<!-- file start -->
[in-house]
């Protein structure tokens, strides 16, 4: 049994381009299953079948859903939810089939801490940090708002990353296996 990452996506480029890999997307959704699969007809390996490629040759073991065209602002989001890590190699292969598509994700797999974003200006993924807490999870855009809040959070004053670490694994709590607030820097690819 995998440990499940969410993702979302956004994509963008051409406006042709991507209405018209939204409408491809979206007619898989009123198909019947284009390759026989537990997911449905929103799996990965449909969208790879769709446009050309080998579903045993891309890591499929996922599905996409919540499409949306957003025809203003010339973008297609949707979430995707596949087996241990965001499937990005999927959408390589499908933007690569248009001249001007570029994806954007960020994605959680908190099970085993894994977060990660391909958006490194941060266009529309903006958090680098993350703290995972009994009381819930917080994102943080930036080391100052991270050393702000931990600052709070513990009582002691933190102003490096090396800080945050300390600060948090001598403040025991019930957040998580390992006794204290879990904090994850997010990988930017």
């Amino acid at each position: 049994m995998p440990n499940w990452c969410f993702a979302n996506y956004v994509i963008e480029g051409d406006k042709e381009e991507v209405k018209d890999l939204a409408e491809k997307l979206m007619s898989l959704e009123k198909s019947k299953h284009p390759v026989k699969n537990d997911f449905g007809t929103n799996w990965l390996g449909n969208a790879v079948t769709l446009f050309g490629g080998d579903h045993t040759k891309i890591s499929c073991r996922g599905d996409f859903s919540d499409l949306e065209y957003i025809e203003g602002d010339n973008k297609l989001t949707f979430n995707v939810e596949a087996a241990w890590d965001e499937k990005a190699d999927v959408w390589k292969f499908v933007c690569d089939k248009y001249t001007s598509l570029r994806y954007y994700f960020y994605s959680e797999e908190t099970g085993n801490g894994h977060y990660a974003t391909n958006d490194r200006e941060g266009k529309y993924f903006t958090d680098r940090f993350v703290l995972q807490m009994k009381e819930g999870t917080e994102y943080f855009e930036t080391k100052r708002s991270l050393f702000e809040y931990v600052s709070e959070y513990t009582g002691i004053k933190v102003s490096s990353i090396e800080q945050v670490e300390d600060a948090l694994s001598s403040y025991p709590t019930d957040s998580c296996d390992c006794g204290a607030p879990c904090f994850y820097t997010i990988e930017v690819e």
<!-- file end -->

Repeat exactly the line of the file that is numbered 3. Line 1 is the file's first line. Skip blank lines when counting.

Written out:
């Amino acid at each position: 049994m995998p440990n499940w990452c969410f993702a979302n996506y956004v994509i963008e480029g051409d406006k042709e381009e991507v209405k018209d890999l939204a409408e491809k997307l979206m007619s898989l959704e009123k198909s019947k299953h284009p390759v026989k699969n537990d997911f449905g007809t929103n799996w990965l390996g449909n969208a790879v079948t769709l446009f050309g490629g080998d579903h045993t040759k891309i890591s499929c073991r996922g599905d996409f859903s919540d499409l949306e065209y957003i025809e203003g602002d010339n973008k297609l989001t949707f979430n995707v939810e596949a087996a241990w890590d965001e499937k990005a190699d999927v959408w390589k292969f499908v933007c690569d089939k248009y001249t001007s598509l570029r994806y954007y994700f960020y994605s959680e797999e908190t099970g085993n801490g894994h977060y990660a974003t391909n958006d490194r200006e941060g266009k529309y993924f903006t958090d680098r940090f993350v703290l995972q807490m009994k009381e819930g999870t917080e994102y943080f855009e930036t080391k100052r708002s991270l050393f702000e809040y931990v600052s709070e959070y513990t009582g002691i004053k933190v102003s490096s990353i090396e800080q945050v670490e300390d600060a948090l694994s001598s403040y025991p709590t019930d957040s998580c296996d390992c006794g204290a607030p879990c904090f994850y820097t997010i990988e930017v690819e």